# 9.1.3. Inverting Corrected Gravity Data

## 9.1.3.1. Prelude

Here, we show how GIFtools can be used to invert gravity anomaly data. We consider the case where we have a set of field observations and some a priori knowledge of the local geology; for this example, we know the anomaly is produced by the TKC kimberlites. We assume that all necessary corrections have been applied to the raw gravity data; see the processing gravity data exercise. The goal of this exercise is to invert the gravity anomaly data to recover the optimum density model. Several inversion will be run to show the impact of reference models and various penalty terms on the final inversion result.

Tip

The same workflow can be used to invert magnetic data for an arbitrary susceptibility or magnetic vector model.

## 9.1.3.2. Setup for the Inversion Exercise

If you have completed the tutorial “Forward Model Gravity Data and Compare Against Field Observations”:

If you have NOT completed the previous tutorial, you must complete the following steps:

Tip

• Steps (without links) are also included with the download

• Requires at least GIFtools version 2.1.3 (Oct 2017) (login required)

## 9.1.3.3. Assign Uncertainties and Set I/O Headers

Assigning appropriate uncertainties to the data is necessary for running stable and successful inversions with GIFtools. Because the observed gravity data were generated synthetically, we will add random noise before assigning the uncertainties. Because the statistics of the noise are known, they can be used to assign the correct uncertainties. Complete the following steps:

## 9.1.3.4. Unconstrained Smooth Inversion

Here, we perform the most basic type of gravity anomaly inversion. No a priori information is used in the inversion. Default inversion parameters use least-squares penalties on the model and its gradients. As a result, we expect the inversion to recover a smooth model. To run the inversion and view results:

Note

The user is encouraged to:

• Compare predicted and observed data and examine the misfit

• Lay the observed data over the final model to see if observed anomalies match the distribution of recovered densities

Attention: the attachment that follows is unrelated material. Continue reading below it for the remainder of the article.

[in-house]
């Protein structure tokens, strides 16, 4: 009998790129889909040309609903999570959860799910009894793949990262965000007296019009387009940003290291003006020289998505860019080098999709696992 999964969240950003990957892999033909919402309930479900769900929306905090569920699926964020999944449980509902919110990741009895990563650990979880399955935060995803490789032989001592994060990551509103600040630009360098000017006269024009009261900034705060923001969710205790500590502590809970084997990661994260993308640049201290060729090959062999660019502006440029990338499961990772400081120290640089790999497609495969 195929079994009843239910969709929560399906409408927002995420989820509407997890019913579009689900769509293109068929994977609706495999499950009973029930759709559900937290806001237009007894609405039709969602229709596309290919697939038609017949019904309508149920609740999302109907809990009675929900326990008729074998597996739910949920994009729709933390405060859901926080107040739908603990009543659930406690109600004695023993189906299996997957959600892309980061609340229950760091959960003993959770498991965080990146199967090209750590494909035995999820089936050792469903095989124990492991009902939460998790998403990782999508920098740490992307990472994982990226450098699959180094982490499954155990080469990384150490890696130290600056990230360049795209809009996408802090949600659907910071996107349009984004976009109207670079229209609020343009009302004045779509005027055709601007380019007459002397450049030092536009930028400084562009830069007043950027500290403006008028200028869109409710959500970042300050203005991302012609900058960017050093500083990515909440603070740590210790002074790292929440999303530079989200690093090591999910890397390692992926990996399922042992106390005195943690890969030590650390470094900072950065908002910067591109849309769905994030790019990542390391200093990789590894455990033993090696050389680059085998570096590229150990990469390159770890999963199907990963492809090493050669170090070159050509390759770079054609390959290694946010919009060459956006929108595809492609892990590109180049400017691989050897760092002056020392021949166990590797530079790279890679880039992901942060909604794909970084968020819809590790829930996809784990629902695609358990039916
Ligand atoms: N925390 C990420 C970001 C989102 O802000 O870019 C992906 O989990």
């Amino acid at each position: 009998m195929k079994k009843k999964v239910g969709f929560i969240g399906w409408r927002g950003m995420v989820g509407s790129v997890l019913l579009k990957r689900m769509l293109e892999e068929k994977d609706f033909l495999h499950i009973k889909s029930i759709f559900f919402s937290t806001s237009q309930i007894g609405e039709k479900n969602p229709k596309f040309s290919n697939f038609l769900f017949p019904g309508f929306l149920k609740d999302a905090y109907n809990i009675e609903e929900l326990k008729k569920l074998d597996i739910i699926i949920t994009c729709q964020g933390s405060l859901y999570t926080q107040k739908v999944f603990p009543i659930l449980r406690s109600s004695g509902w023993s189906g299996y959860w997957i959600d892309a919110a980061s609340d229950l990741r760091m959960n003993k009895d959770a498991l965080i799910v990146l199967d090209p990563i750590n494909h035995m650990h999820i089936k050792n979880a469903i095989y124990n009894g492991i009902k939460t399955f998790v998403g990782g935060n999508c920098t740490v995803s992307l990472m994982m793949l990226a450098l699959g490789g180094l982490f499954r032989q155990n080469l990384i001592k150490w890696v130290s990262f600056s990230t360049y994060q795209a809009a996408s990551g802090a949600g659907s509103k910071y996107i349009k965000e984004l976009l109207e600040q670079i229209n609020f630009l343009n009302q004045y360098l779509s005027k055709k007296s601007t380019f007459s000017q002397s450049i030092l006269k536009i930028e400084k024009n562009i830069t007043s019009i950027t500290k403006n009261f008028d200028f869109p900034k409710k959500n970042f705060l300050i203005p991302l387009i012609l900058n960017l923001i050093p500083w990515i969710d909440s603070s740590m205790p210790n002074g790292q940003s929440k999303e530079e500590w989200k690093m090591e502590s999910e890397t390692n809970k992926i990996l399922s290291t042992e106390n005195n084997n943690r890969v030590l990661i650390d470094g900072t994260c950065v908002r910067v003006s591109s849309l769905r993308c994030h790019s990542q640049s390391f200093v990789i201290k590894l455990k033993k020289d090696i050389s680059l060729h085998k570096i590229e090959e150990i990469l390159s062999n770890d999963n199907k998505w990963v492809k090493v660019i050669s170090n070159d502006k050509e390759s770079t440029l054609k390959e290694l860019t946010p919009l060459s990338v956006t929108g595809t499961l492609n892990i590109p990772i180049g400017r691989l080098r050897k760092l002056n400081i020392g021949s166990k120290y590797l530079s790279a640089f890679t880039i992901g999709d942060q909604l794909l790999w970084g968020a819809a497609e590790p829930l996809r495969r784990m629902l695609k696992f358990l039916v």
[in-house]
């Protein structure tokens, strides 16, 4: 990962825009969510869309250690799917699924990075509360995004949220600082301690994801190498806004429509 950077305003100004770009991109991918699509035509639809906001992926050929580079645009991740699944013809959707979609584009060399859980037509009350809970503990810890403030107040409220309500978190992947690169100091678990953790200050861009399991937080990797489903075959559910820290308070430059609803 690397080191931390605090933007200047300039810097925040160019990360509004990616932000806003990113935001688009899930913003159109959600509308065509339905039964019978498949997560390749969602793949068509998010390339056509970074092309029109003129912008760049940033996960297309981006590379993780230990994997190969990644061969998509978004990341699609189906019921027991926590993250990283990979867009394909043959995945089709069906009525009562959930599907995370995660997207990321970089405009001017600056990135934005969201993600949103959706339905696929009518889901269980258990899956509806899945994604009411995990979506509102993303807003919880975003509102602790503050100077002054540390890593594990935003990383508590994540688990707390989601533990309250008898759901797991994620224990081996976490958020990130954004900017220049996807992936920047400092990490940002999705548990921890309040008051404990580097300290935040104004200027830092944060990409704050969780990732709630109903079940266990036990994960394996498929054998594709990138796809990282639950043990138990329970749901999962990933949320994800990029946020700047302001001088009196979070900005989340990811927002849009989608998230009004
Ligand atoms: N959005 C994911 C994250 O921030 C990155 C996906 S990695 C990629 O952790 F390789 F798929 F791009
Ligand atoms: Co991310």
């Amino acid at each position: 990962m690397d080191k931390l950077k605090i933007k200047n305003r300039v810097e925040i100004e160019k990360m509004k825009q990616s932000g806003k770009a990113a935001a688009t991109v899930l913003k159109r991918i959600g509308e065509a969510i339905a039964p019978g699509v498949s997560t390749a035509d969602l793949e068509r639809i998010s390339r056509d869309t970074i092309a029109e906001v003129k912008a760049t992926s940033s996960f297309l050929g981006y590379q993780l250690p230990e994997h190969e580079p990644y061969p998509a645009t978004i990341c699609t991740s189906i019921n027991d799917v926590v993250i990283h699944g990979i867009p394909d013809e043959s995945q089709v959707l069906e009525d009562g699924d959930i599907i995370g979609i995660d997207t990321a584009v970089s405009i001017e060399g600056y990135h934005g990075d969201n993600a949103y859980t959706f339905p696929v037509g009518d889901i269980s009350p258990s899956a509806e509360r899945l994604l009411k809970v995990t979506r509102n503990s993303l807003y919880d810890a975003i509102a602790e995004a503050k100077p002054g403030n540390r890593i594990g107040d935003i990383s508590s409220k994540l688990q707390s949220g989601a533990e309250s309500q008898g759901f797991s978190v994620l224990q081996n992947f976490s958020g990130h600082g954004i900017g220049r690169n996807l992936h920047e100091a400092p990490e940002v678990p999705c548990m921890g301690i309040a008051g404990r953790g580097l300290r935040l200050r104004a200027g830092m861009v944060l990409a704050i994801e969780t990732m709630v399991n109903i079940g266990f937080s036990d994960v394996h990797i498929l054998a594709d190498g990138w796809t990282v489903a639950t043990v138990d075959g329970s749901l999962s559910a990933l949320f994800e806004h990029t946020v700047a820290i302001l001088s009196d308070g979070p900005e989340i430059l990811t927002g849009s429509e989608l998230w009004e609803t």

• Lay the geological image over the final model to see if the inversion results agree with geological surface mapping

### 9.1.3.4.1. Results

• Generally, the data predicted using the recovered model matches the shape and character of the observed anomalies

• However, large misfits are clustered around the locations of recovered structures

• The general distribution of density contrasts is recovered through inversion

• By using the default set of inversion parameters however, we recovered a very smooth density contrast model

• Because the inversion was set to recover a smooth model, the inversion placed positive density contrast values (red) around the outside of the recovered structures

## 9.1.3.5. Inversion with Hard Constraints

Here, we show the impact of reference models on the final inversion result. Two inversion will be run - one using SMOOTH_MOD and one using SMOOTH_MOD_DIFF. Both inversions are constrained with the model that was made using the geological surface map (see here). To complete this exercise:

Note

The user is encouraged to:

• Examine the differences in recovered models using SMOOTH_MOD and SMOOTH_MOD_DIF

• Examine the differences in data misfit for data predicted using SMOOTH_MOD and SMOOTH_MOD_DIF inversions

### 9.1.3.5.1. Results

• All three inversion match the data fairly well but with some anomalously high misfits over the location of the kimberlites.

• SMOOTH_MOD imposes the structures of the reference model but allows smooth gradients

• SMOOTH_MOD_DIFF imposes the structures and gradients of the reference model

## 9.1.3.6. Inversion with Soft Constraints

Here, we show how compact and blocky models can be recovered by changing certain inversion parameters. Smooth models are recovered when the compactness parameter (p) and the set of blockiness parameters (q) are set to a value of 2. By decreasing the compactness parameter value, we recover models that have a smaller number of non-zero values; that is, models which fit the observed data using more compact structures. By decreasing the blockiness parameter value, we recover models that have a smaller number of non-zero gradients; that is, models which fit the observed data using structures that have very sharp edges. To complete this exercise:

Note

The user is encouraged to:

• see how changes in the compactness parameter (p) affect recovered models

• see how changes in the blockiness parameters (q) affect recovered models